Cholesteatoma consists of keratinizing squamous epithelium, granulation tissue and keratin plugs. The pathogenesis of cholesteatoma may be related to alterations in the stromal immune cell infiltrate.


To examine the immunophenotypic characteristics of the immune cell infiltrate in invasive cholesteatomas


This study included 12 patients with invasive cholesteatomas causing wide bone erosion of the mastoid, middle ear structures, and the bony plates of middle ear cleft. Diagnosis of invasiveness was based on the clinical, radiological and intraoperative findings. Canal wall-down surgical approach was done in all cases to control the disease process. We used the cholesteatomatous tissue specimens to perform immunohistochemical stains for B cells (CD20), T cells (CD3), histiocytes (CD68) and Langerhans' cells (CD1a). Mouse monoclonal antibodies and immunoperoxidase staining methods were used. The results of immunohistology were scored as mean values of positively stained immune cells. The data were compared with findings in 10 specimens of external ear skin (control group).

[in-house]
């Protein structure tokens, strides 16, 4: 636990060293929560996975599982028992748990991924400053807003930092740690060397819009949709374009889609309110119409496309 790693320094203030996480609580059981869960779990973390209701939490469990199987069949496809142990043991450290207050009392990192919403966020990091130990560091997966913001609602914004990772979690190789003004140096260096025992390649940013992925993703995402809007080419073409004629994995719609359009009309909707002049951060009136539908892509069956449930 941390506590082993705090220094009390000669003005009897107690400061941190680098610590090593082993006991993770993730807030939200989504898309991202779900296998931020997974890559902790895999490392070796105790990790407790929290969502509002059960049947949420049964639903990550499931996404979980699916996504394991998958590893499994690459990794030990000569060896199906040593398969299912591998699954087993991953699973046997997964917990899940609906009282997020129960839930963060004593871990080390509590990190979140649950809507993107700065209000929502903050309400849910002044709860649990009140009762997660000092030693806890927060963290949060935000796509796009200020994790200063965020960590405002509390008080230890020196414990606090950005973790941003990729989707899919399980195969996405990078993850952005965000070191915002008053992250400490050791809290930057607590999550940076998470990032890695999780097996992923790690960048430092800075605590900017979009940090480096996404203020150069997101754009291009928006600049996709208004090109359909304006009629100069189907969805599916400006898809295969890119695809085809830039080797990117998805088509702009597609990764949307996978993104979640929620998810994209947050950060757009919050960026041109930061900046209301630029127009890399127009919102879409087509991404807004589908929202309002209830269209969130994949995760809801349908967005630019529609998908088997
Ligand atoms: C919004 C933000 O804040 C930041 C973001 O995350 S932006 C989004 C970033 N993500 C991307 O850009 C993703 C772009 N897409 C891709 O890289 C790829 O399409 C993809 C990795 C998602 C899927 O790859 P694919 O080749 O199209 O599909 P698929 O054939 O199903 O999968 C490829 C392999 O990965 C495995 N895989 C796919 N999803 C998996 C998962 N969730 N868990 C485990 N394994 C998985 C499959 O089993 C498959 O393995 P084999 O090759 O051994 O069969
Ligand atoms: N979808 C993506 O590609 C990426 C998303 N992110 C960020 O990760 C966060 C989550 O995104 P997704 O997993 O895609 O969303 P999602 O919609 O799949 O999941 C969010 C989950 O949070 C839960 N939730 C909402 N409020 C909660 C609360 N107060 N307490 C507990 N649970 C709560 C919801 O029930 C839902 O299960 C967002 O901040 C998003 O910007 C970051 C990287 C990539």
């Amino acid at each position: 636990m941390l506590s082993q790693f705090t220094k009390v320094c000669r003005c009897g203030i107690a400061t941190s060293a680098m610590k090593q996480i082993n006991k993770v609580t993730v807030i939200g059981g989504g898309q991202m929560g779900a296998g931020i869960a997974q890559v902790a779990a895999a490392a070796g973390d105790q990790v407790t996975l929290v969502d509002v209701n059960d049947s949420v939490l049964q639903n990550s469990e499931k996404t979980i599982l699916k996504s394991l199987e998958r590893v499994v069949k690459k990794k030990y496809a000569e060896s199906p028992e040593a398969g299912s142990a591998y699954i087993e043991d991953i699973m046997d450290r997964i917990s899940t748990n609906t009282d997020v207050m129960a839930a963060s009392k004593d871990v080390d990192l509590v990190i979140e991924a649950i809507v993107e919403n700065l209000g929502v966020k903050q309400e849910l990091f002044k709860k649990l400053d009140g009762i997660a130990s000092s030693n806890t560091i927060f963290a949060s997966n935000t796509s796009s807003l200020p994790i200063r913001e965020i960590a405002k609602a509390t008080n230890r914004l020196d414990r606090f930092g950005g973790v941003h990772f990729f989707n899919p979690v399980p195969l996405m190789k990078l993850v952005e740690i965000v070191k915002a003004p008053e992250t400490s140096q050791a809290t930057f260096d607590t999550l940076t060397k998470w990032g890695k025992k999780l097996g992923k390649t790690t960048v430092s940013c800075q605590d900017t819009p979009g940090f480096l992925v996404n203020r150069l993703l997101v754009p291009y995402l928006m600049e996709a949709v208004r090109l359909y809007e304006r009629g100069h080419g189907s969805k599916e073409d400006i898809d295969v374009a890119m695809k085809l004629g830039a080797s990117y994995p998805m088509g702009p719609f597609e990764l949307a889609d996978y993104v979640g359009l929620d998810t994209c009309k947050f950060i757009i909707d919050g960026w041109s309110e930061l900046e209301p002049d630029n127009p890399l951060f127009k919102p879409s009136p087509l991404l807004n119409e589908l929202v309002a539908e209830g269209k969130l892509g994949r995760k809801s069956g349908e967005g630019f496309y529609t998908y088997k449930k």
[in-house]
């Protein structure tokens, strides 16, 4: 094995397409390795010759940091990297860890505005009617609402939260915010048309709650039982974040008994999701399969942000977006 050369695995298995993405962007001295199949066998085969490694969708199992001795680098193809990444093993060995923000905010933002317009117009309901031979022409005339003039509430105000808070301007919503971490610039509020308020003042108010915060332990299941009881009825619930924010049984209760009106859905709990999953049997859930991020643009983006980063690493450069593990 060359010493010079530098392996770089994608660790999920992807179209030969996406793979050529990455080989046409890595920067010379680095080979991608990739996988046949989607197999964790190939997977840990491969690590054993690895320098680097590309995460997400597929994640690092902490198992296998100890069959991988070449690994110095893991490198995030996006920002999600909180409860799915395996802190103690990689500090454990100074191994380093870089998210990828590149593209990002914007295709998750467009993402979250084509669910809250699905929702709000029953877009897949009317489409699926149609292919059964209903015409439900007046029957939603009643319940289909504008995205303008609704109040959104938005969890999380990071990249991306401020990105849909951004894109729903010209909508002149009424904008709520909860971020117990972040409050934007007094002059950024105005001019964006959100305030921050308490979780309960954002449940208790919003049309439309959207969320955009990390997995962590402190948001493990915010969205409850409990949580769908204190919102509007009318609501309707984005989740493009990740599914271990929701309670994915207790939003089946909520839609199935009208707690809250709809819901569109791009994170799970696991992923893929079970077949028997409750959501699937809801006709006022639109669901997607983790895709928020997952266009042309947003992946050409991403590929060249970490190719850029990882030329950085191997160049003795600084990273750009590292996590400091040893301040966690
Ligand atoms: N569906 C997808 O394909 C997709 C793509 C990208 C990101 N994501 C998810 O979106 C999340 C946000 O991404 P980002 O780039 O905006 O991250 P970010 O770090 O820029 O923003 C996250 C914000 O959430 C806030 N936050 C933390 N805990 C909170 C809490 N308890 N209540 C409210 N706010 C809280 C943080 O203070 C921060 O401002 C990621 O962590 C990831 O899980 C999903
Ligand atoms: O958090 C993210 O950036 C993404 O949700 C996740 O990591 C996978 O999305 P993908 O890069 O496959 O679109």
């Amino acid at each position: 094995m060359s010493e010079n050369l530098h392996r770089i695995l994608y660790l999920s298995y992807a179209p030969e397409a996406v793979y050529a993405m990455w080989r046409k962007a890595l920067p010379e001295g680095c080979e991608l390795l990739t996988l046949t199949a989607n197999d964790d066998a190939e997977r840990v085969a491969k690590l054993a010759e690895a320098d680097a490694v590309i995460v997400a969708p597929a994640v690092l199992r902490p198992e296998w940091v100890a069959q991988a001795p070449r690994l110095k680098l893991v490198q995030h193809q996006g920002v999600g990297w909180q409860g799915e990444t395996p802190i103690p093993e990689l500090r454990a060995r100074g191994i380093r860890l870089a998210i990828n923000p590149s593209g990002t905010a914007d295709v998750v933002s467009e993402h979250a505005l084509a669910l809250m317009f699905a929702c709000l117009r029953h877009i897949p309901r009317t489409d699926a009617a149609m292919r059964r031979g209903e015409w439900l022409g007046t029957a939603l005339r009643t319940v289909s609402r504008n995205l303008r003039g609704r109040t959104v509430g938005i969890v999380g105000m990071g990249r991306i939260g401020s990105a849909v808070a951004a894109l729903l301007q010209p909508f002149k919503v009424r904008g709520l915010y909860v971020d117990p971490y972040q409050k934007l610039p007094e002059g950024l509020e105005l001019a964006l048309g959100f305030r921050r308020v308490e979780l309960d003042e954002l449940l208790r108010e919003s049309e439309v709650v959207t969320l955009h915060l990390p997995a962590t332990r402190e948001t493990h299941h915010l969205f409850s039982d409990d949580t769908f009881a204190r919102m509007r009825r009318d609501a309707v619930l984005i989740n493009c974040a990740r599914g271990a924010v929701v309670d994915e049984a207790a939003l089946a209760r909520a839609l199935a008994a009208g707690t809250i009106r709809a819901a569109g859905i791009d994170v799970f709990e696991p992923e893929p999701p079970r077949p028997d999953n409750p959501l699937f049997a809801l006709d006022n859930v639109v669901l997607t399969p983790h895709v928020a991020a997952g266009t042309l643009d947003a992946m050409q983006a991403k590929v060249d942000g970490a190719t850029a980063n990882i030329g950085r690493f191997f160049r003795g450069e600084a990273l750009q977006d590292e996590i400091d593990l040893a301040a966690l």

Immunohistochemistry showed highly significant (p<0.00) counts of immune cells in invasive cholesteatomas (CD3: 4.7+/-0.4, CD68:4.6+/-0.5, CD20: 0.8+/-0.1 and CD1a: 0.8 +/-0.1) compared to those in external canal skin (control group: CD3:0.8+/-0.3, CD68: 1.0+/-0.4, CD20: 0.2+/-0.1 and CD1a: 0.1+/-0.1). In cholesteatomas, the predominant of CD3(+) T lymphocytes and CD68(+) cells (histiocytes). Rare CD20(+) cells and CD1a(+) cells (Langerhans' cells) were also observed.


This preliminary study describes the profile of the immune cell infiltrate in invasive cholesteatomas. The numeric dominance of CD3(+) cells and CD68(+) cells suggests that cell-mediated immunity has important role in the development of cholesteatoma and in its autodestructive properties. Further studies are recommended to categorize the T cell subsets in different stages of cholesteatomas.